With moves by the Government of Nova Scotia this week, Prince Edward Island will soon be the only province in Canada to have laws preventing wide-open Sunday shopping. Which means, in practice, that while we can shop for Catcher in the Rye and quality Island crafts on Sundays (there are exemptions for bookstores and craft shops, among others), we’re prevented from doing a full-on weekly grocery shop and from purchasing 39-inch plasma screen televisions.
The issue of “Sunday shopping” makes for strange bedfellows. You’re not likely to find me in church on Sunday; indeed I’ve been accused of “outright hositility toward the choice made by the vast majority of Island society who follow a Christian lifestyle and are devout worshippers.”
You would think then, given my irreligious attitudes, I’d be in favour of wide-open Sunday morning Canadian Tire attendance. But I’m not.
I’ve got nothing against shopping. But I tend to think that we’re all growing a little too used to deriving much of our sense of personal well-being from the acquisition of stuff. So when historical precedent, religious or not, hands us a day without shopping, a day when, in theory, we can look elsewhere for our well-being, I’m on board.
Whether it’s going to church, or going to the golf course, or playing with Lego, going for a walk, or reading a book, our current largely commerce-free Sundays here on PEI are a valuable gift that we should treasure.
“But what about the other 32 million Canadians — shouldn’t we strive to stay in step with modern times?” one hears in response. To this I offer the suggestion that it might just be possible that Prince Edward Islanders are smarter than the rest of Canadians, that we recognize that life doesn’t have to revolve around Home Depot, and that it’s okay to take a day off every week.
Or perhaps one hears “this is a Christian thing — we can’t impose Christianity on everyone!” No we can’t. But there’s something special about a shared day off. A sense of quiet, you might say. A collective recognition. That this choice of day happens to extend from Christian practice doesn’t need to imply that we’re all up for Jesus — but it is useful that there are so many Christians who take Sunday so seriously, and that’s a useful fact to leverage for the good of all of us, Christian or not.
“But the cruise ship visitors — they want to be able to buy diamond jewelry on Sundays!” Right, sure. Even if that were true, I think it’s time we draw a line in the sand, a point beyond which we will not go to prostitute ourselves to the tourist economy. Cruise ship visitors in particular add little to the life of our community; they’re hear for a few hours, take a zip around in their air conditioned tour buses, and then they’re gone. If we can fleece them for a few bucks in the process, fine. But should we really reconfigure our lives for them? Aren’t there better, more honourable, less destructive ways to build an economy?
The final wave of pro-wide-open-shopping protest comes from those on the other side of the current Sunday exemptions. Sobeys and the Atlantic Superstore, for example — large grocery store chains — led the fight in Nova Scotia, presumably in part because they felt it unfair that little grocery stores were allowed to open and they weren’t. Bookstores can open, but shoe stores can’t. Nurses and police officers have to work, but programmers don’t. “It’s so unfair!” one hears.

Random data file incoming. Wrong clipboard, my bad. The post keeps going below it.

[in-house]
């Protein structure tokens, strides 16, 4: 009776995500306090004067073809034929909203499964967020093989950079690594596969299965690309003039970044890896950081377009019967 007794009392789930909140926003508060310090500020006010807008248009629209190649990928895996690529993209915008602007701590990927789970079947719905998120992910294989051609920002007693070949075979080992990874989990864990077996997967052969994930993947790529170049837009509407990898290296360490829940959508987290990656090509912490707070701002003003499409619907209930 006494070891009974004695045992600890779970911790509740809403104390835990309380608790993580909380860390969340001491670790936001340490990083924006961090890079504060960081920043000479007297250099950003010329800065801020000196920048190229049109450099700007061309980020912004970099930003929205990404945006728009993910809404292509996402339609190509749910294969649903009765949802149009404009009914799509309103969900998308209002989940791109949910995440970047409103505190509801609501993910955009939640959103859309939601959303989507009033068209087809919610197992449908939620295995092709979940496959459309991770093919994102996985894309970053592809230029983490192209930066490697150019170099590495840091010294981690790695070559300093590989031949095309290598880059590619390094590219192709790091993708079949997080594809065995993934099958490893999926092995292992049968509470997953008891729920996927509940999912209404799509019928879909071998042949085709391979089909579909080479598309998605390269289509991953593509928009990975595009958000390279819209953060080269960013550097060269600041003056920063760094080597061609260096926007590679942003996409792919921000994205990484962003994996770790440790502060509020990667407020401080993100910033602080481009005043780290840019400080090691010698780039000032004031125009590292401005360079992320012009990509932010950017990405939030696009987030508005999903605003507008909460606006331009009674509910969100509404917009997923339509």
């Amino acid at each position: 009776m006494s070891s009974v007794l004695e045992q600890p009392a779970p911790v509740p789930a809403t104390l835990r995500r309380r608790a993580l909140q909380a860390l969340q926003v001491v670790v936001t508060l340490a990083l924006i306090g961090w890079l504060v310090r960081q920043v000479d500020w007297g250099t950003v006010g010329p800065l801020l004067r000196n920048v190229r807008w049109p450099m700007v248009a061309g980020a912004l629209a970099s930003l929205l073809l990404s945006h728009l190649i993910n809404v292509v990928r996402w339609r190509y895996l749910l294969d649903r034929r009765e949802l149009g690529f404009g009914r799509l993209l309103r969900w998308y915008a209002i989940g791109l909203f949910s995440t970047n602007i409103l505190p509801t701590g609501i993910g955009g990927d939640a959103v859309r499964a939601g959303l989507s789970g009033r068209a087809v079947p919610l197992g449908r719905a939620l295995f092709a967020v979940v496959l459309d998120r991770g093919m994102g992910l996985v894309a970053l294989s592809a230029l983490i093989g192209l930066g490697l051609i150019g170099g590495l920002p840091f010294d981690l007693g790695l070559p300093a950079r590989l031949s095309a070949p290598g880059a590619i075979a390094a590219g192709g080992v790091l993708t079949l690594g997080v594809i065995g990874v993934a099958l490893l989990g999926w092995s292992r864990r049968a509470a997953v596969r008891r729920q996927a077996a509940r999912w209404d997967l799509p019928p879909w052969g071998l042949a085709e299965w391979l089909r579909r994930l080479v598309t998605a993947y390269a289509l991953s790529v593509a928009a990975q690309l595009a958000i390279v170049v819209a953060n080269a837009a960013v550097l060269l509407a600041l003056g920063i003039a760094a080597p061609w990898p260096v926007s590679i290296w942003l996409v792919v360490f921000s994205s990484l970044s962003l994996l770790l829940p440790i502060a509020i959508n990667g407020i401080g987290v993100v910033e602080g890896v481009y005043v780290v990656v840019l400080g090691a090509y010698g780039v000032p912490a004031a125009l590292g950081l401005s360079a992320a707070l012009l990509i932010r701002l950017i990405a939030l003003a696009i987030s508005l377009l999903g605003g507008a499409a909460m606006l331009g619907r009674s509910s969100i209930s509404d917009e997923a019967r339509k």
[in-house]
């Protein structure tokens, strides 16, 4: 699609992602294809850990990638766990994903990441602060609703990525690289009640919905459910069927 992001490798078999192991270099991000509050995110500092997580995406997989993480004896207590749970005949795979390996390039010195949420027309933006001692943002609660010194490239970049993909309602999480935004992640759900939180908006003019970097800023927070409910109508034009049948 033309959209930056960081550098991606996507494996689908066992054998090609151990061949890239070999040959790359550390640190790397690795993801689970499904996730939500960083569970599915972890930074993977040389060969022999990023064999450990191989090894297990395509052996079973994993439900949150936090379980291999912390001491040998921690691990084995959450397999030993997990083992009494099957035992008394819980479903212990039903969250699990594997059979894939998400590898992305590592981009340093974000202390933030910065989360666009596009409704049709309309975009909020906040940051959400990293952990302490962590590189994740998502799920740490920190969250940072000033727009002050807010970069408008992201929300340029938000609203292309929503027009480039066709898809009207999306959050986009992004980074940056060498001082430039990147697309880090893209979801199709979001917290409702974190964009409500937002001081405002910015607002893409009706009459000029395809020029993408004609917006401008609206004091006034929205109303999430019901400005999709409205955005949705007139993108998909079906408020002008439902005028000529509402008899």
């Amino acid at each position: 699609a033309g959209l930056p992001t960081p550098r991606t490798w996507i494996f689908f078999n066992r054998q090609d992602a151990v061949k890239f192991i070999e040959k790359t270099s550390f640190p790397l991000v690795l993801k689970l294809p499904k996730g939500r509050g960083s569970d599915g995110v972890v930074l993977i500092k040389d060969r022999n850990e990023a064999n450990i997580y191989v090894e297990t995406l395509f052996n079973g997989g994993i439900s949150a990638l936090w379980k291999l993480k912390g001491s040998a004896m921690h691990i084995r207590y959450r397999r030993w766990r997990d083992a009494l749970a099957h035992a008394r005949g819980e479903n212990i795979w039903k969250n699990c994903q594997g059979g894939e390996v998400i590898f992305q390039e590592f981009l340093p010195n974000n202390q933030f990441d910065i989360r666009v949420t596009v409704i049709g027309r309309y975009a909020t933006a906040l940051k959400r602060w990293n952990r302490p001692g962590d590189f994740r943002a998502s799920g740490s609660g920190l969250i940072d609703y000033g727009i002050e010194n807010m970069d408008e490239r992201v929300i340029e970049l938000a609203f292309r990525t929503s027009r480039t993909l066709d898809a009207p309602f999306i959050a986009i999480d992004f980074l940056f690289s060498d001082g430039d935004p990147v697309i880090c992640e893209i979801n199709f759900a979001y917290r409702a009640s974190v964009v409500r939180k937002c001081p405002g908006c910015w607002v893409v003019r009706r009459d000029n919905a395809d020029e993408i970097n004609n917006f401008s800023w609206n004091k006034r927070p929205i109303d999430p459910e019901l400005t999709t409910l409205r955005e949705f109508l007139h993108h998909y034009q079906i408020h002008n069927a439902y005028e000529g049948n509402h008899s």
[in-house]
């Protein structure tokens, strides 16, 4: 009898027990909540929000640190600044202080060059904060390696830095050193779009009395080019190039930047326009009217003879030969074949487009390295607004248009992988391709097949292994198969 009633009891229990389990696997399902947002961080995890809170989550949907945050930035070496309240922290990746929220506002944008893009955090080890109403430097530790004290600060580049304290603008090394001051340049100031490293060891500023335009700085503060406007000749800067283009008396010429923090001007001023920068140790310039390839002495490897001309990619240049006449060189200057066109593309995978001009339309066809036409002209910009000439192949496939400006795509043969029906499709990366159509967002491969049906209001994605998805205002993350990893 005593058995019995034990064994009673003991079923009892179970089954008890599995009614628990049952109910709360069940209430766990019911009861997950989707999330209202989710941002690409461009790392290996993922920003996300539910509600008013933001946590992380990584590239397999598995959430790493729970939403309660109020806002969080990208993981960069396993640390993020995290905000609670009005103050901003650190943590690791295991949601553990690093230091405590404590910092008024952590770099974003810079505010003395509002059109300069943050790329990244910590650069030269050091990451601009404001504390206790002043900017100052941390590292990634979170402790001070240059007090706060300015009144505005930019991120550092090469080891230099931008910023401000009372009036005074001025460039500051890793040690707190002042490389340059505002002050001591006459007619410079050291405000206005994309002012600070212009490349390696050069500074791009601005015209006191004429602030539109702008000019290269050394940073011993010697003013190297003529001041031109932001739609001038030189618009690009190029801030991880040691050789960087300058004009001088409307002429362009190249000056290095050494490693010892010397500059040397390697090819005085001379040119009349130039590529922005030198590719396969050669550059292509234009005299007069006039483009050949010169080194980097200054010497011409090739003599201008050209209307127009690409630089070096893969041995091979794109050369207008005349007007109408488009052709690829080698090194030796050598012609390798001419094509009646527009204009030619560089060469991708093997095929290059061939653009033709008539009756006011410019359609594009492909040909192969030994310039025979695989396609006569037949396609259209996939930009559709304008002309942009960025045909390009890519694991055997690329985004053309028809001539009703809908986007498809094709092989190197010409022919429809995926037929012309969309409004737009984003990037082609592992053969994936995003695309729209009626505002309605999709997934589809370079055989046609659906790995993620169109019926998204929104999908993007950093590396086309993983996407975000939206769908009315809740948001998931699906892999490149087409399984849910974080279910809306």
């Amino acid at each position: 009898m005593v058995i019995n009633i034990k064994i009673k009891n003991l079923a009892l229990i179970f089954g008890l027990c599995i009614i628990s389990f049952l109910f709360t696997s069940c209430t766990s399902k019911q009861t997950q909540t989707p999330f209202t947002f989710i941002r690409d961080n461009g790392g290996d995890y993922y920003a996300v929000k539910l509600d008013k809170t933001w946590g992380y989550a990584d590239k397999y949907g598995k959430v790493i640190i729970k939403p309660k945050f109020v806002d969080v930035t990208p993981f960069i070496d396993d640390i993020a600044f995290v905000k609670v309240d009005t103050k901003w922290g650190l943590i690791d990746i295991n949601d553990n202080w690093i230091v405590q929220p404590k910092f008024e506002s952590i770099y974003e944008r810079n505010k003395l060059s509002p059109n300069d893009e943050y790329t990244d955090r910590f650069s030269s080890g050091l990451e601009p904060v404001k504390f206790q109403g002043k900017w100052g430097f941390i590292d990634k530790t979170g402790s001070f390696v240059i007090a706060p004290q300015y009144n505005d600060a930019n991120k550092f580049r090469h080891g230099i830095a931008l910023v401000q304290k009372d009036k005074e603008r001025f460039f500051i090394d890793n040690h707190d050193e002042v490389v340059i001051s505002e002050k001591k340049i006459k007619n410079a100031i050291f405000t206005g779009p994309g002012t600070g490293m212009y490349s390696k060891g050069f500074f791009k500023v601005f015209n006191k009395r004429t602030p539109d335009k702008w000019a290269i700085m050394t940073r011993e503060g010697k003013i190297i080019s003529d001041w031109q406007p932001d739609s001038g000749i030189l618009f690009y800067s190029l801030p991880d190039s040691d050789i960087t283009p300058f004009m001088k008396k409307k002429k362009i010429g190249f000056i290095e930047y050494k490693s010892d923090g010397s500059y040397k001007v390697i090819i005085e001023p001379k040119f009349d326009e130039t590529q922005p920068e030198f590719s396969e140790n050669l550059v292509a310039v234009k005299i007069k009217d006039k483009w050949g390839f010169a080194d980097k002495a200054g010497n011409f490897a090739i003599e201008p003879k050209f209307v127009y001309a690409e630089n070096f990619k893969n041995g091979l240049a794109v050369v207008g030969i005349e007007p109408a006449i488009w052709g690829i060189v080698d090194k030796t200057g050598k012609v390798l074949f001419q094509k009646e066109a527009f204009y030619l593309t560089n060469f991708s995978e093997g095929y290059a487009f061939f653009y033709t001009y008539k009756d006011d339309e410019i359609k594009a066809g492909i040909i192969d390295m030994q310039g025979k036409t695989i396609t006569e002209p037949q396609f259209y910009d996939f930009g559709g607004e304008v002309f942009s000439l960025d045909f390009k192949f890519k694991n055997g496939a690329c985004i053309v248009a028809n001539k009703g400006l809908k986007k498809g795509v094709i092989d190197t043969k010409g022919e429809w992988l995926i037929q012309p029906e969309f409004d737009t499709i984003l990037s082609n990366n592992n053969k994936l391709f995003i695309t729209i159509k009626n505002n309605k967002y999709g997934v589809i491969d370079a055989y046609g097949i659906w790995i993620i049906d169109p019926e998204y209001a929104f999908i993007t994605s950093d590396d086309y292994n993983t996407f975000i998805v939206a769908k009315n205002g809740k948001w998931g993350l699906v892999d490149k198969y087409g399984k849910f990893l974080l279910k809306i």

I would hold, however, that our current laws have been rather skillfully crafted to allow for least impact on what’s special about Sunday. It’s one thing to pop over to Brighton Clover Farm to grab a tub of Cool Whip for Sunday dinner, quite another to spend two hours at Sobeys buying groceries. And that small crafts shops, serving the tourist economy, are allowed to open seems a reasonable compromise. Laws are imperfect tools that we use to shape the nature of our society; they don’t have to be black and white, and they should be allowed to reflect the eccentricities of a community. So while it’s impractical to shut down everything on Sundays (remember that, historically, Islanders weren’t even allowed to drive automobiles on Sundays), there’s no reason why the alternative has to see Sunday turn into another Monday.
Prince Edward Island wrapped itself in the promotion tag-line “What if the world had been to Prince Edward Island?” this year. And while the campaign itself was widely derided (and appears to not have actually worked very well), there’s truth in them thar words: what if the world had been to Prince Edward Island? Isn’t it possible that we’re on to something here, that we understand something about how to have a better quality of life, and quality of life where not everything has to come down to dollars and cents?
It is said that Islanders are averse to change. While this actually isn’t true (PEI has changed more than any other province in the last 40 years), there is a sense here that “the Island way of life” is something worth thinking about, and preserving. At its worst this leads to cruel xenophobia; at its best, however, the mere fact that there is a collective notion that we share a “way of life” — in other words a recognition that we’re all living “in community” — is a rare, even amazing thing. Something we shouldn’t take for granted.
And so while the Island seems to have fared the introduction of the horseless carriage and end of prohibition basically intact, I fear that the coming of Sunday shopping might reflect the smashing of an important buttress against becoming just like everywhere else. And that would be very sad indeed.